Greenworks helped build a "Trash Trout" in Hendersonville on Mud Creek, which helps collect trash from Mud Creek before it gets swept downstream into the French Broad.

Other initiatives in 2019 include elementary school lunch composting, "Hard to Recycle" events and "cart tagging," where volunteers walk neighborhoods and see if residents are recycling the right things in their bins.

Jan Foster from Waste Reduction Partners talked about how she helps local businesses and organizations reduce their landfill waste. Foster discussed her organization's collaborative approach to finding waste solutions for business, manufacturing, agriculture and education partners throughout the state.

Foster said she is working with Emma and Greenworks to bring a Styrofoam densifier to the region to make Styrofoam recycling possible in Western North Carolina. She is also looking to revitalize domestic recycling markets now that there has been a recent loss of overseas markets.

During the meeting's business portion, Lee McMinn announced he would be stepping down after five-and-a-half years as the TNRC chair.

Adams nominated herself to succeed him with support from the council.

Recreation specialist Mary Smith updated the council on new business in DuPont State Recreational Forest.

Smith said the timber cut is still going on near the Reasonover Creek area of the forest and Conservation Road.

She said the cut should take a few months to complete.

Smith said the bridge that has been out over Reasonover Creek will need to be placed in another location, as the stream bank erosion has made the previous location unviable. Hooker Falls Trail will also soon be rerouted.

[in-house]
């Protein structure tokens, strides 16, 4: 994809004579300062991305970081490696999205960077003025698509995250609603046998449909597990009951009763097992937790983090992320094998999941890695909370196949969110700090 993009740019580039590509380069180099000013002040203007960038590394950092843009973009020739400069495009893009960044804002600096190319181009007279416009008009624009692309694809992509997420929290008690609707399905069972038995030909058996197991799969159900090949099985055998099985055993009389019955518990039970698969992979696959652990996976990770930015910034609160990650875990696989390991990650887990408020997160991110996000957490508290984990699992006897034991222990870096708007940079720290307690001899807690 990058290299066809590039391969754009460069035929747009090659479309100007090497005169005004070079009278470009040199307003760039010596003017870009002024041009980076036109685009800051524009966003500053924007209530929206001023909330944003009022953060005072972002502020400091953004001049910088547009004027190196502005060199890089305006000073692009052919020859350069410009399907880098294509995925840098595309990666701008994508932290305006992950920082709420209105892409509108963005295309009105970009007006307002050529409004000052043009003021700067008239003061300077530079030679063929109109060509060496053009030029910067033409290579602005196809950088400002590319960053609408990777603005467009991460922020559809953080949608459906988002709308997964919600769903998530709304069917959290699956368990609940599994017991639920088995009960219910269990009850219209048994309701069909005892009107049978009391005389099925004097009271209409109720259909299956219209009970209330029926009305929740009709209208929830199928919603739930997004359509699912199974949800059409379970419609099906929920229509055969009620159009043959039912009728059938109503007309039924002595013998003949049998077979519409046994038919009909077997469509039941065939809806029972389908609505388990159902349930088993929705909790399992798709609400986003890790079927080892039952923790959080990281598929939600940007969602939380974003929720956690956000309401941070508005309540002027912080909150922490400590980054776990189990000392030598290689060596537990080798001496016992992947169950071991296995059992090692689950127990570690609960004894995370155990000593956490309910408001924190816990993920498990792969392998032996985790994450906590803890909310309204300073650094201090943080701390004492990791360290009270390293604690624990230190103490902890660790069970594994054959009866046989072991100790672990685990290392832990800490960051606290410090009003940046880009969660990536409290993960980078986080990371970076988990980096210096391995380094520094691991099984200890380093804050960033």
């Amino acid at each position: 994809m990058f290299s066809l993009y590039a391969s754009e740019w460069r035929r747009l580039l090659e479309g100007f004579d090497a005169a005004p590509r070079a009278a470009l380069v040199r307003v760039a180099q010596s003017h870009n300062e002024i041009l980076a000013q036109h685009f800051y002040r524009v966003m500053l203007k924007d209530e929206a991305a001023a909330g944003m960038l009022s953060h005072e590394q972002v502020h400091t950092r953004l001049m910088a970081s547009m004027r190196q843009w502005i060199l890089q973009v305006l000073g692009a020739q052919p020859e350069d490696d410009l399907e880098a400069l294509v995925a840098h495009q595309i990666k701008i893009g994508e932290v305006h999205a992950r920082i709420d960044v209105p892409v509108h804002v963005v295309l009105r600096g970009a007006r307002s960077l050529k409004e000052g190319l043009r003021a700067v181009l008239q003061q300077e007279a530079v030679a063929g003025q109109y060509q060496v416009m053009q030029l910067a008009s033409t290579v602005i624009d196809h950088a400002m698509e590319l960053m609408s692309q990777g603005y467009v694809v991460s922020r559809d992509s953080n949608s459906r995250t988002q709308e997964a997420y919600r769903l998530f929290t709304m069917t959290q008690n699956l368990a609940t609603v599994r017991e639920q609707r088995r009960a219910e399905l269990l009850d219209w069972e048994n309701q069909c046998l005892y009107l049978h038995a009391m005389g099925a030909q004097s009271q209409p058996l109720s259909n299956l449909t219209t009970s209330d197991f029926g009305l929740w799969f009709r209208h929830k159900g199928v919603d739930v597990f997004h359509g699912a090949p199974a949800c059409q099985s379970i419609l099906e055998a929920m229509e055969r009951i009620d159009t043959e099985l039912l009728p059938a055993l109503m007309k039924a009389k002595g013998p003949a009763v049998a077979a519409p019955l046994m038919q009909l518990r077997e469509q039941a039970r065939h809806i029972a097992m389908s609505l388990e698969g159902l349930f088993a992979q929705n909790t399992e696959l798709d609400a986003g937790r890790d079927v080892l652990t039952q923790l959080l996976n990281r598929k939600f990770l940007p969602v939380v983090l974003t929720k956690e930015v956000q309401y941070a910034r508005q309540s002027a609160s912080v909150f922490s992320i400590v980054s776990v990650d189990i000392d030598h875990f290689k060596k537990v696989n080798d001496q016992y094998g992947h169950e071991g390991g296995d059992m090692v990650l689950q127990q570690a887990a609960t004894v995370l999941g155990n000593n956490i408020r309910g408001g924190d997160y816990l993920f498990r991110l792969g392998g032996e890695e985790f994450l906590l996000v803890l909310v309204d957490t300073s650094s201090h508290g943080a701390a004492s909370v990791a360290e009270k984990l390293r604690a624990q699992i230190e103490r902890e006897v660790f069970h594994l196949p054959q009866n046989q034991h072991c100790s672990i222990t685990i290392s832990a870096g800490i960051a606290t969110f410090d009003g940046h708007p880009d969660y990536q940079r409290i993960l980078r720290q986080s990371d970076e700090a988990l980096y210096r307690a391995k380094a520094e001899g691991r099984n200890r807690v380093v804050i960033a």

Ranger Alyssa Coburn from Gorges State Park gave updates on a new campground soon to begin construction. Coburn expects the campground to be open to the public in 2021 or 2022.

She said traffic has become an increasingly problematic issue for park staff.

She spends the majority of her day parking cars, leaving no time for her to complete her other duties.

After the new campground's construction, the park might have to consider limiting numbers of visitors to the park for safety reasons, she said.

Coburn said another landslide has been found at the Auger Hole Trail but that it should be a relatively quick fix.

David Whitmire from the Fish and Wildlife Conservation Council announced that big game harvests were up this year substantially from last.

Whitmire said 482 deer and 66 bear were harvested from Transylvania County, which equated to over 78,000 quarter-pound packages of meat that went to local family's dinner tables from hunting season.

The next TNRC meeting will be from 9 – 11 a.m., Feb. 14, in the Commission Chamber in the county administration building.

Wilderness leadership professor Jennifer Kafsky will be discussing River Keepers and "What do they do?"

The public is welcome to attend.